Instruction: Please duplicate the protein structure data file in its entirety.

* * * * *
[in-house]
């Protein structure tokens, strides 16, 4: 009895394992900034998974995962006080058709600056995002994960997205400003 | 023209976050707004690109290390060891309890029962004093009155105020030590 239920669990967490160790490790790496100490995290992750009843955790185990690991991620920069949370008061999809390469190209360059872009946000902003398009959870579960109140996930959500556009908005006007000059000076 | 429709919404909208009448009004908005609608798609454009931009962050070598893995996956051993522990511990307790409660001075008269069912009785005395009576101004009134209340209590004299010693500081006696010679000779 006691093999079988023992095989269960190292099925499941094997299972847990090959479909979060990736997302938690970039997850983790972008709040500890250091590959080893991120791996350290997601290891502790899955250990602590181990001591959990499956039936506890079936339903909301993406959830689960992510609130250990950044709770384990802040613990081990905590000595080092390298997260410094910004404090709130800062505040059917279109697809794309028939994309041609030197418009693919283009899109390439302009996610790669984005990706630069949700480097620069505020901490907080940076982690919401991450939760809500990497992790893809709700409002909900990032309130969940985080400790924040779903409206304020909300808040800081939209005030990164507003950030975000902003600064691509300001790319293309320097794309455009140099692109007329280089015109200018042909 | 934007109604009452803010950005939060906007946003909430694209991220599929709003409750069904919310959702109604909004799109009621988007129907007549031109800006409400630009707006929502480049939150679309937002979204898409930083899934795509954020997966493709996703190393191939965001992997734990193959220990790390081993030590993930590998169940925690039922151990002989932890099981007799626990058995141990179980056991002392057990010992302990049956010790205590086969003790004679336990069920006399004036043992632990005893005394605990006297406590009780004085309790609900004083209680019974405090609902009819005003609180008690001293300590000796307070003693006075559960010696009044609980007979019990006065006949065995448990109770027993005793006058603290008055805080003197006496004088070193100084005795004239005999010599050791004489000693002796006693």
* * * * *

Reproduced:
[in-house]
């Protein structure tokens, strides 16, 4: 009895394992900034998974995962006080058709600056995002994960997205400003 | 023209976050707004690109290390060891309890029962004093009155105020030590 239920669990967490160790490790790496100490995290992750009843955790185990690991991620920069949370008061999809390469190209360059872009946000902003398009959870579960109140996930959500556009908005006007000059000076 | 429709919404909208009448009004908005609608798609454009931009962050070598893995996956051993522990511990307790409660001075008269069912009785005395009576101004009134209340209590004299010693500081006696010679000779 006691093999079988023992095989269960190292099925499941094997299972847990090959479909979060990736997302938690970039997850983790972008709040500890250091590959080893991120791996350290997601290891502790899955250990602590181990001591959990499956039936506890079936339903909301993406959830689960992510609130250990950044709770384990802040613990081990905590000595080092390298997260410094910004404090709130800062505040059917279109697809794309028939994309041609030197418009693919283009899109390439302009996610790669984005990706630069949700480097620069505020901490907080940076982690919401991450939760809500990497992790893809709700409002909900990032309130969940985080400790924040779903409206304020909300808040800081939209005030990164507003950030975000902003600064691509300001790319293309320097794309455009140099692109007329280089015109200018042909 | 934007109604009452803010950005939060906007946003909430694209991220599929709003409750069904919310959702109604909004799109009621988007129907007549031109800006409400630009707006929502480049939150679309937002979204898409930083899934795509954020997966493709996703190393191939965001992997734990193959220990790390081993030590993930590998169940925690039922151990002989932890099981007799626990058995141990179980056991002392057990010992302990049956010790205590086969003790004679336990069920006399004036043992632990005893005394605990006297406590009780004085309790609900004083209680019974405090609902009819005003609180008690001293300590000796307070003693006075559960010696009044609980007979019990006065006949065995448990109770027993005793006058603290008055805080003197006496004088070193100084005795004239005999010599050791004489000693002796006693």